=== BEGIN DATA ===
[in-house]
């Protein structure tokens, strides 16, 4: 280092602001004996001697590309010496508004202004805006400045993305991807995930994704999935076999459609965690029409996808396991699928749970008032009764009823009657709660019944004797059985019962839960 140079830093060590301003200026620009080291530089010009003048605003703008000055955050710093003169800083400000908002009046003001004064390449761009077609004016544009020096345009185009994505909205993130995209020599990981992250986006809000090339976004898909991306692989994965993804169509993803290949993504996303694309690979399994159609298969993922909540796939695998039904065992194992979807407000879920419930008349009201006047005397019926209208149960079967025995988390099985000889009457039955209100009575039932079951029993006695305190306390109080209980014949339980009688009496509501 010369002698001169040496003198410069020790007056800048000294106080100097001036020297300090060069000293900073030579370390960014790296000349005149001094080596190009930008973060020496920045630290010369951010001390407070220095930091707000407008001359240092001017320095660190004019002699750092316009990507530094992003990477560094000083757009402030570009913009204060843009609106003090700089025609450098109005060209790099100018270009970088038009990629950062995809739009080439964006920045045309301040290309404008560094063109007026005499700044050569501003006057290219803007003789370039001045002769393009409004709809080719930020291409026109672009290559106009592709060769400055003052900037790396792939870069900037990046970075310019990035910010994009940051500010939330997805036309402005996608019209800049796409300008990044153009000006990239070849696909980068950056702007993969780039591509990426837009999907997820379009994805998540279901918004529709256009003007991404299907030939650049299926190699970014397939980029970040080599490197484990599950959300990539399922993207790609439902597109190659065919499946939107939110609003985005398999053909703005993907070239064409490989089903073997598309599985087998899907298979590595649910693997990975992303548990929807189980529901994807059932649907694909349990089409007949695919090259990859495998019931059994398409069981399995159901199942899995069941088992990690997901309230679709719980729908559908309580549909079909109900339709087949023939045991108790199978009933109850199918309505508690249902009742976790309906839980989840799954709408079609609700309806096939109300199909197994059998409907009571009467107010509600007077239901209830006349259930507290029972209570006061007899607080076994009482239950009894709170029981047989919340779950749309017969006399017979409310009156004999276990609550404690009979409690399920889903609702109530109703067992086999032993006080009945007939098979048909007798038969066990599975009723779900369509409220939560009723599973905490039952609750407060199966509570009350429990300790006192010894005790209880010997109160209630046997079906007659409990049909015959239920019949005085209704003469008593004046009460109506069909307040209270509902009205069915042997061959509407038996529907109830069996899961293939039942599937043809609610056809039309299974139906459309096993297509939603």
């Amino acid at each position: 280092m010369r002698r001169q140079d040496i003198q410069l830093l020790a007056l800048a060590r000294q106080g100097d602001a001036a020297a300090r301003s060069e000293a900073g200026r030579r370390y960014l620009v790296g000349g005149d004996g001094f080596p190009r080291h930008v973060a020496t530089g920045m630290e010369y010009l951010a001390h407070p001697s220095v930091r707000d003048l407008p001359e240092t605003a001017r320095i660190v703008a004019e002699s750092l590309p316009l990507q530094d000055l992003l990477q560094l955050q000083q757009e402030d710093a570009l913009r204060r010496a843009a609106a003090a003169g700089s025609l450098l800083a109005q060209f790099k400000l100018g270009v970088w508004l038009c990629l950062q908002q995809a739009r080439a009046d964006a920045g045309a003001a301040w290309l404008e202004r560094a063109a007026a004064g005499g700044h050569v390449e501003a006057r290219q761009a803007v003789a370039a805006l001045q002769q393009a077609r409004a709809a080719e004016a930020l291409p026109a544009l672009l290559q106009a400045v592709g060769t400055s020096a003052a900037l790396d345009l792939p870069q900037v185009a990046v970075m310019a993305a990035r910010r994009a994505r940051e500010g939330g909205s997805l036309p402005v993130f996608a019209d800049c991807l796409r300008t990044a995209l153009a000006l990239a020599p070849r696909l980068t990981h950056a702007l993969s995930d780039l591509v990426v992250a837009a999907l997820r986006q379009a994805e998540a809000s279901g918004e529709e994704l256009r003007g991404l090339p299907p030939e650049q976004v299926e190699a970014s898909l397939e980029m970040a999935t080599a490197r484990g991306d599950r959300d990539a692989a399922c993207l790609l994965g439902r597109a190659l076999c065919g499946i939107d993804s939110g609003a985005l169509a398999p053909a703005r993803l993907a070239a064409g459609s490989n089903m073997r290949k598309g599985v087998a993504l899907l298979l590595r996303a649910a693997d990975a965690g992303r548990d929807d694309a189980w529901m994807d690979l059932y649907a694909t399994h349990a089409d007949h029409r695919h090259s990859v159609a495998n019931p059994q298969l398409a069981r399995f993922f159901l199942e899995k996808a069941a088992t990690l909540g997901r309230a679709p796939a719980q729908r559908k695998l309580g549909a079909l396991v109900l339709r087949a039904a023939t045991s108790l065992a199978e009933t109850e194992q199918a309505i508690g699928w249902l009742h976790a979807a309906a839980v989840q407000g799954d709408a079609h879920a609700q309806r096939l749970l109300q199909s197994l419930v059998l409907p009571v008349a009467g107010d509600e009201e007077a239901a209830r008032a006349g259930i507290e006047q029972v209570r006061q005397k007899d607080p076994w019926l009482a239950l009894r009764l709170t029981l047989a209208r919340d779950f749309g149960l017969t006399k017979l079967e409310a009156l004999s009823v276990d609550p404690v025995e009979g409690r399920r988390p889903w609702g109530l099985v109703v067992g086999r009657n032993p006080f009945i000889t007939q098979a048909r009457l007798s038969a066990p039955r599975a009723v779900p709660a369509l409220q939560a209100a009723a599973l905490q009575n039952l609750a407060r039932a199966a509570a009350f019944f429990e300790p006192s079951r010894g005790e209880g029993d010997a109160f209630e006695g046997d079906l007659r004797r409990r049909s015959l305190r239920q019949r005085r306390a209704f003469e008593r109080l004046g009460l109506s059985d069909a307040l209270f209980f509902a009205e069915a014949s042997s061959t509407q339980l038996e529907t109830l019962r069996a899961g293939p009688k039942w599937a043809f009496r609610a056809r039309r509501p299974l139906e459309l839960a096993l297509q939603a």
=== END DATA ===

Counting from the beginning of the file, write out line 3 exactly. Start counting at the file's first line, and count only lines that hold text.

């Amino acid at each position: 280092m010369r002698r001169q140079d040496i003198q410069l830093l020790a007056l800048a060590r000294q106080g100097d602001a001036a020297a300090r301003s060069e000293a900073g200026r030579r370390y960014l620009v790296g000349g005149d004996g001094f080596p190009r080291h930008v973060a020496t530089g920045m630290e010369y010009l951010a001390h407070p001697s220095v930091r707000d003048l407008p001359e240092t605003a001017r320095i660190v703008a004019e002699s750092l590309p316009l990507q530094d000055l992003l990477q560094l955050q000083q757009e402030d710093a570009l913009r204060r010496a843009a609106a003090a003169g700089s025609l450098l800083a109005q060209f790099k400000l100018g270009v970088w508004l038009c990629l950062q908002q995809a739009r080439a009046d964006a920045g045309a003001a301040w290309l404008e202004r560094a063109a007026a004064g005499g700044h050569v390449e501003a006057r290219q761009a803007v003789a370039a805006l001045q002769q393009a077609r409004a709809a080719e004016a930020l291409p026109a544009l672009l290559q106009a400045v592709g060769t400055s020096a003052a900037l790396d345009l792939p870069q900037v185009a990046v970075m310019a993305a990035r910010r994009a994505r940051e500010g939330g909205s997805l036309p402005v993130f996608a019209d800049c991807l796409r300008t990044a995209l153009a000006l990239a020599p070849r696909l980068t990981h950056a702007l993969s995930d780039l591509v990426v992250a837009a999907l997820r986006q379009a994805e998540a809000s279901g918004e529709e994704l256009r003007g991404l090339p299907p030939e650049q976004v299926e190699a970014s898909l397939e980029m970040a999935t080599a490197r484990g991306d599950r959300d990539a692989a399922c993207l790609l994965g439902r597109a190659l076999c065919g499946i939107d993804s939110g609003a985005l169509a398999p053909a703005r993803l993907a070239a064409g459609s490989n089903m073997r290949k598309g599985v087998a993504l899907l298979l590595r996303a649910a693997d990975a965690g992303r548990d929807d694309a189980w529901m994807d690979l059932y649907a694909t399994h349990a089409d007949h029409r695919h090259s990859v159609a495998n019931p059994q298969l398409a069981r399995f993922f159901l199942e899995k996808a069941a088992t990690l909540g997901r309230a679709p796939a719980q729908r559908k695998l309580g549909a079909l396991v109900l339709r087949a039904a023939t045991s108790l065992a199978e009933t109850e194992q199918a309505i508690g699928w249902l009742h976790a979807a309906a839980v989840q407000g799954d709408a079609h879920a609700q309806r096939l749970l109300q199909s197994l419930v059998l409907p009571v008349a009467g107010d509600e009201e007077a239901a209830r008032a006349g259930i507290e006047q029972v209570r006061q005397k007899d607080p076994w019926l009482a239950l009894r009764l709170t029981l047989a209208r919340d779950f749309g149960l017969t006399k017979l079967e409310a009156l004999s009823v276990d609550p404690v025995e009979g409690r399920r988390p889903w609702g109530l099985v109703v067992g086999r009657n032993p006080f009945i000889t007939q098979a048909r009457l007798s038969a066990p039955r599975a009723v779900p709660a369509l409220q939560a209100a009723a599973l905490q009575n039952l609750a407060r039932a199966a509570a009350f019944f429990e300790p006192s079951r010894g005790e209880g029993d010997a109160f209630e006695g046997d079906l007659r004797r409990r049909s015959l305190r239920q019949r005085r306390a209704f003469e008593r109080l004046g009460l109506s059985d069909a307040l209270f209980f509902a009205e069915a014949s042997s061959t509407q339980l038996e529907t109830l019962r069996a899961g293939p009688k039942w599937a043809f009496r609610a056809r039309r509501p299974l139906e459309l839960a096993l297509q939603a």